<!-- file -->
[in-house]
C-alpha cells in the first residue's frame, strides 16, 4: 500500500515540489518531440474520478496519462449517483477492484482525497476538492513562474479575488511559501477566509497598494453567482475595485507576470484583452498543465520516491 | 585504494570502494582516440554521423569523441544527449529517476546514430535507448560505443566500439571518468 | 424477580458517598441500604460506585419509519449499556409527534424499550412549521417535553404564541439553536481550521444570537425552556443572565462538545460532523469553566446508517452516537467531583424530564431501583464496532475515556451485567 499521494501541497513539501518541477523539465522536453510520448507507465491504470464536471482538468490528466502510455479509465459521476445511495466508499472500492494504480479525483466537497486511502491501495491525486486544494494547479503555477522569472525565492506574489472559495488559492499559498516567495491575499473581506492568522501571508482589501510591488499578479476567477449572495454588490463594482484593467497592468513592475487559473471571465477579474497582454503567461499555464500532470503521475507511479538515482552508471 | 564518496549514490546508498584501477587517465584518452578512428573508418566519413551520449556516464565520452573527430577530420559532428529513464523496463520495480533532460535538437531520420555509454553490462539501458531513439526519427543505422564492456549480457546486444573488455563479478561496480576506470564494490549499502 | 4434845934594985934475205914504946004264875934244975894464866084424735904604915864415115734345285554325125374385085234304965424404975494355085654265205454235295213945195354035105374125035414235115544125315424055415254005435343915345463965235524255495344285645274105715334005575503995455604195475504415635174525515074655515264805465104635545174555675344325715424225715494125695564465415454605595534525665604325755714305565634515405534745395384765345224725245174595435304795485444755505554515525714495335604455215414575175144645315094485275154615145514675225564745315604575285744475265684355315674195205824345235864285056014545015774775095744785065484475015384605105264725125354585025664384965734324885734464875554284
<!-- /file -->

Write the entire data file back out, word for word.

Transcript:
[in-house]
C-alpha cells in the first residue's frame, strides 16, 4: 500500500515540489518531440474520478496519462449517483477492484482525497476538492513562474479575488511559501477566509497598494453567482475595485507576470484583452498543465520516491 | 585504494570502494582516440554521423569523441544527449529517476546514430535507448560505443566500439571518468 | 424477580458517598441500604460506585419509519449499556409527534424499550412549521417535553404564541439553536481550521444570537425552556443572565462538545460532523469553566446508517452516537467531583424530564431501583464496532475515556451485567 499521494501541497513539501518541477523539465522536453510520448507507465491504470464536471482538468490528466502510455479509465459521476445511495466508499472500492494504480479525483466537497486511502491501495491525486486544494494547479503555477522569472525565492506574489472559495488559492499559498516567495491575499473581506492568522501571508482589501510591488499578479476567477449572495454588490463594482484593467497592468513592475487559473471571465477579474497582454503567461499555464500532470503521475507511479538515482552508471 | 564518496549514490546508498584501477587517465584518452578512428573508418566519413551520449556516464565520452573527430577530420559532428529513464523496463520495480533532460535538437531520420555509454553490462539501458531513439526519427543505422564492456549480457546486444573488455563479478561496480576506470564494490549499502 | 4434845934594985934475205914504946004264875934244975894464866084424735904604915864415115734345285554325125374385085234304965424404975494355085654265205454235295213945195354035105374125035414235115544125315424055415254005435343915345463965235524255495344285645274105715334005575503995455604195475504415635174525515074655515264805465104635545174555675344325715424225715494125695564465415454605595534525665604325755714305565634515405534745395384765345224725245174595435304795485444755505554515525714495335604455215414575175144645315094485275154615145514675225564745315604575285744475265684355315674195205824345235864285056014545015774775095744785065484475015384605105264725125354585025664384965734324885734464875554284